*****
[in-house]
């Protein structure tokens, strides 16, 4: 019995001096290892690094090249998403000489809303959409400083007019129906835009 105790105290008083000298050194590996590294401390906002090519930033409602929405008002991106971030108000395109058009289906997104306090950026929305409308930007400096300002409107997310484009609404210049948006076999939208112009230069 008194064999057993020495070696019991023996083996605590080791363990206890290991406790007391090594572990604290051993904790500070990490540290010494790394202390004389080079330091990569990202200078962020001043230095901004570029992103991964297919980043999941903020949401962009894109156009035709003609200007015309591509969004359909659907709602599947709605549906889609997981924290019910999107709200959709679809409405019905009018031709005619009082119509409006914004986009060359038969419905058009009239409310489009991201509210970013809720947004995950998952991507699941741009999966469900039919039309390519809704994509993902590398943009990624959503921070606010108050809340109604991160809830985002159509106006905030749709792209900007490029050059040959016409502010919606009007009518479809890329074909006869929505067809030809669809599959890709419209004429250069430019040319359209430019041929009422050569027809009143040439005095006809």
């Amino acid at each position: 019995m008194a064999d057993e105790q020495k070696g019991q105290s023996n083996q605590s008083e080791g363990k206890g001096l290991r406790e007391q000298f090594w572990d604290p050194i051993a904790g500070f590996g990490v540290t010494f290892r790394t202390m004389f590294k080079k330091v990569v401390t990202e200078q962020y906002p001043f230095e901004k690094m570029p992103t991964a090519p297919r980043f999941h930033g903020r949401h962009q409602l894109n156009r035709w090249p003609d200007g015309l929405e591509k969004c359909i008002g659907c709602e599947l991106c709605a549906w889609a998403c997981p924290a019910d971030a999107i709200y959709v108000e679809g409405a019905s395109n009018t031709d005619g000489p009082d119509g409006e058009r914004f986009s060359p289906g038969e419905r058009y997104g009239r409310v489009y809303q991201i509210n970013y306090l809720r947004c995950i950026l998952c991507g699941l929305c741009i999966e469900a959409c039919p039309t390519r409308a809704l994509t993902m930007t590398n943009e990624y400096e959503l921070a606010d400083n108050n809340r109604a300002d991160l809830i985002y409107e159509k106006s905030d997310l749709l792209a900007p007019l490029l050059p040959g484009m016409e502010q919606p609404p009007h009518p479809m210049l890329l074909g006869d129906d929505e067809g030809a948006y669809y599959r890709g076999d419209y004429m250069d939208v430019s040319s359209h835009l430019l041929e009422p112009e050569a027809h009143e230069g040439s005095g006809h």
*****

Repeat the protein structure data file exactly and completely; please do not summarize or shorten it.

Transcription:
[in-house]
């Protein structure tokens, strides 16, 4: 019995001096290892690094090249998403000489809303959409400083007019129906835009 105790105290008083000298050194590996590294401390906002090519930033409602929405008002991106971030108000395109058009289906997104306090950026929305409308930007400096300002409107997310484009609404210049948006076999939208112009230069 008194064999057993020495070696019991023996083996605590080791363990206890290991406790007391090594572990604290051993904790500070990490540290010494790394202390004389080079330091990569990202200078962020001043230095901004570029992103991964297919980043999941903020949401962009894109156009035709003609200007015309591509969004359909659907709602599947709605549906889609997981924290019910999107709200959709679809409405019905009018031709005619009082119509409006914004986009060359038969419905058009009239409310489009991201509210970013809720947004995950998952991507699941741009999966469900039919039309390519809704994509993902590398943009990624959503921070606010108050809340109604991160809830985002159509106006905030749709792209900007490029050059040959016409502010919606009007009518479809890329074909006869929505067809030809669809599959890709419209004429250069430019040319359209430019041929009422050569027809009143040439005095006809």
């Amino acid at each position: 019995m008194a064999d057993e105790q020495k070696g019991q105290s023996n083996q605590s008083e080791g363990k206890g001096l290991r406790e007391q000298f090594w572990d604290p050194i051993a904790g500070f590996g990490v540290t010494f290892r790394t202390m004389f590294k080079k330091v990569v401390t990202e200078q962020y906002p001043f230095e901004k690094m570029p992103t991964a090519p297919r980043f999941h930033g903020r949401h962009q409602l894109n156009r035709w090249p003609d200007g015309l929405e591509k969004c359909i008002g659907c709602e599947l991106c709605a549906w889609a998403c997981p924290a019910d971030a999107i709200y959709v108000e679809g409405a019905s395109n009018t031709d005619g000489p009082d119509g409006e058009r914004f986009s060359p289906g038969e419905r058009y997104g009239r409310v489009y809303q991201i509210n970013y306090l809720r947004c995950i950026l998952c991507g699941l929305c741009i999966e469900a959409c039919p039309t390519r409308a809704l994509t993902m930007t590398n943009e990624y400096e959503l921070a606010d400083n108050n809340r109604a300002d991160l809830i985002y409107e159509k106006s905030d997310l749709l792209a900007p007019l490029l050059p040959g484009m016409e502010q919606p609404p009007h009518p479809m210049l890329l074909g006869d129906d929505e067809g030809a948006y669809y599959r890709g076999d419209y004429m250069d939208v430019s040319s359209h835009l430019l041929e009422p112009e050569a027809h009143e230069g040439s005095g006809h």